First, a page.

This appendix describes the differences in the implementation of Wrapfs from the initial port (Solaris) to the ports that followed: Linux and FreeBSD.
When we began the Solaris work we referred to the implementation of other file systems such as lofs. Linux 2.0 did not have a loopback file system as part of standard distributions, but we were able to locate a prototype2 and use it in our port.
The Linux Vnode and VFS interfaces contains a different set of functions and data structures than Solaris, but it operates in a similar fashion. In Linux, much of the common file system code was extracted and moved to a generic (higher) level. Many generic file system functions exist that can be used by default if the file system does not define its own version thereof. This leaves the file system developer to deal with only the core issues of the file system. For example, Solaris User I/O (uio) structures contain various fields that must be updated carefully and consistently. Linux simplifies data movement by passing vnode functions such as read and write a simple allocated (char *) buffer and an integer describing how many bytes to read into or write out of the buffer passed.
Memory mapped operations are also easier in Linux. The vnode interface in Solaris includes functions that must be able to manipulate one or more pages. In Linux, a file system handles one page at a time, leaving page clustering and multiple-page operations to the higher and more generic code.
Directory reading was much simpler in Linux. In Solaris, we had to read a number of raw bytes from the lower level file system, and parse them into chunks of sizeof(struct dirent), set the proper fields in this structure, and append the file name bytes to the end of the structure. In Linux, we provided the kernel with a callback function for iterating over the entries in a directory. This function was called by higher level code and asked us to simply process one file name at a time.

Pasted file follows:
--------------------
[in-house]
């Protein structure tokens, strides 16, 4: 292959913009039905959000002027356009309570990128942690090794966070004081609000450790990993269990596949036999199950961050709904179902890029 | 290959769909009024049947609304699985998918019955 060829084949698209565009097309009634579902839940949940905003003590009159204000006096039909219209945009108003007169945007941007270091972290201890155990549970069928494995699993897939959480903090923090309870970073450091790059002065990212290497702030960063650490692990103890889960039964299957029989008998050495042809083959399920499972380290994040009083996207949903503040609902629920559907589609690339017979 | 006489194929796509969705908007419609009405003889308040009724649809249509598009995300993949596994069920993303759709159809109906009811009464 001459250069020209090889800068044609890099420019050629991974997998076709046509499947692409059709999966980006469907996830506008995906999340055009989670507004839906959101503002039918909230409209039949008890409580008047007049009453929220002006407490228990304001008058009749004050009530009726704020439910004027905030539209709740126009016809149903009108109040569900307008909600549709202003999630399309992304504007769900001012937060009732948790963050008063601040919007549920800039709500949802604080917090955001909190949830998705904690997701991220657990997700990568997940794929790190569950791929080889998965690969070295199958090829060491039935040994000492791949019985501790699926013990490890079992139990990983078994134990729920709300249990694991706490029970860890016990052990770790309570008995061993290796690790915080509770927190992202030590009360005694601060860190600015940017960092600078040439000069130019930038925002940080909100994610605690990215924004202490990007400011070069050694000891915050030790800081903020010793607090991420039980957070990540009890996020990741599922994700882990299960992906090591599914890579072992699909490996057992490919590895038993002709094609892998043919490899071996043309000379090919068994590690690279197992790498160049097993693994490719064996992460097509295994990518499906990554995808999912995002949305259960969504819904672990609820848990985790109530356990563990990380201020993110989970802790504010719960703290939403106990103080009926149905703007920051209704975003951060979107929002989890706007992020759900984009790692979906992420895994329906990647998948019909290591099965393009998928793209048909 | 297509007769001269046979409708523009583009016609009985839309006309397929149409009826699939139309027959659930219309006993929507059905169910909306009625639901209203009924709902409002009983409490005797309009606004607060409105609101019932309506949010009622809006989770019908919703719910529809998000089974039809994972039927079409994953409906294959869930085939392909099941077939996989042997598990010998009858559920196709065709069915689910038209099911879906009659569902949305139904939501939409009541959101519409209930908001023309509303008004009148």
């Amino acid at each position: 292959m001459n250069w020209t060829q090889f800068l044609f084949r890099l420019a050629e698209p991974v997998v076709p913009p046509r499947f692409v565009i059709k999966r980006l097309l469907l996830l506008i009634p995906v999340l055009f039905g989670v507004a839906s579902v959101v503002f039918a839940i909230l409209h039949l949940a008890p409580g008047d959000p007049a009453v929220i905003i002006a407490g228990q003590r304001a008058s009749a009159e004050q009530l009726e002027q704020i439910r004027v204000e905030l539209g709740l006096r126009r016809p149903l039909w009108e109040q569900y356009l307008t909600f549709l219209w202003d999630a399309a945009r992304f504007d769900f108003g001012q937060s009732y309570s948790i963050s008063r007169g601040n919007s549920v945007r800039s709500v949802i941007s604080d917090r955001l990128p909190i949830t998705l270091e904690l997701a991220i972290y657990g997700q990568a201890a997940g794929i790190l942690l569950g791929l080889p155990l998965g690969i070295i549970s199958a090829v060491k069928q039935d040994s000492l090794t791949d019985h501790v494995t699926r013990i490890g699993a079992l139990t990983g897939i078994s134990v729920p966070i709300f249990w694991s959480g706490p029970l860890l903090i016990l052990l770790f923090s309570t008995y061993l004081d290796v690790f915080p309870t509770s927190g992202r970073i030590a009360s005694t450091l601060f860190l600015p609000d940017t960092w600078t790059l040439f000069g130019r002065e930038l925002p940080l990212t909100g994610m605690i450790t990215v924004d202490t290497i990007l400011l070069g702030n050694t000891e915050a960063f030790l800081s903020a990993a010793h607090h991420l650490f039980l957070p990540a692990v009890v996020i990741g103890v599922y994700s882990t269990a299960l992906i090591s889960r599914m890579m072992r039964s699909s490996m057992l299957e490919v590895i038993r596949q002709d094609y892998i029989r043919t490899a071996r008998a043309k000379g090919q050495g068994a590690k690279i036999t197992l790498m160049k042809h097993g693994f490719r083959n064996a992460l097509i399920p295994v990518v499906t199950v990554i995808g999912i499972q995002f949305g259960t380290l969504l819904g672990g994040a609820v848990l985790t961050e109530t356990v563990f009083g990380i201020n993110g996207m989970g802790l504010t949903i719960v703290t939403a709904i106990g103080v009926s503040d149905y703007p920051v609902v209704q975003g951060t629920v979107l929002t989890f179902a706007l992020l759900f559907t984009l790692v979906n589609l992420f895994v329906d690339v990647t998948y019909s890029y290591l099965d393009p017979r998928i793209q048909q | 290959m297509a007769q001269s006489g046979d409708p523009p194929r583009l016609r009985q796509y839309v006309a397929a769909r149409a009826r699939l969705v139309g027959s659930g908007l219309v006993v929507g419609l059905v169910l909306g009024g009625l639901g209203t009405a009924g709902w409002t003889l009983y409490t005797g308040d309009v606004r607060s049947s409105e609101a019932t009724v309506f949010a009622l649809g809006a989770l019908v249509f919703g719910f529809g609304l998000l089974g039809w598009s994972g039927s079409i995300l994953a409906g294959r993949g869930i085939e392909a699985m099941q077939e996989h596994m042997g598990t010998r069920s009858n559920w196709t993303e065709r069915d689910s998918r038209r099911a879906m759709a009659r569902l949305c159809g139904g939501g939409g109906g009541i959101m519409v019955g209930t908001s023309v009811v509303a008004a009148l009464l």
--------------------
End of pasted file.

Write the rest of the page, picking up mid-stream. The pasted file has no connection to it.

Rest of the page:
There was only one caveat to the portability of the Linux code. Most of the structures used in the file system (inode, super_block, and file) include a private field into which file system specific opaque data could be placed. We used this field to store information pertinent for stacking. We had to add a private field to only one structure which was missing it, the vm_area_struct. This structure represents custom per-process virtual memory manager page-fault handlers. Since Wrapfs is the first fully stackable file system for Linux, we feel that these changes are small and acceptable, given that more stackable file systems are likely to be developed.3
FreeBSD 3.0 is based on BSD-4.4Lite. We chose it as the third port because it represents another major section of Unix operating systems--the BSD ones. FreeBSD's vnode interface is very similar to Solaris's and the port was straightforward. FreeBSD's version of the loopback file system is called nullfs, a useful template for writing stackable file systems. Unfortunately, ever since the merging of the VM and Buffer Cache in FreeBSD 3.0, stackable file systems stopped working because of the inability of the VFS to correctly map data pages of stackable file systems to their on-disk locations. We had to work around these deficiencies in nullfs by forcing all writes to be synchronous and by implementing getpages and putpages using read and write, respectively.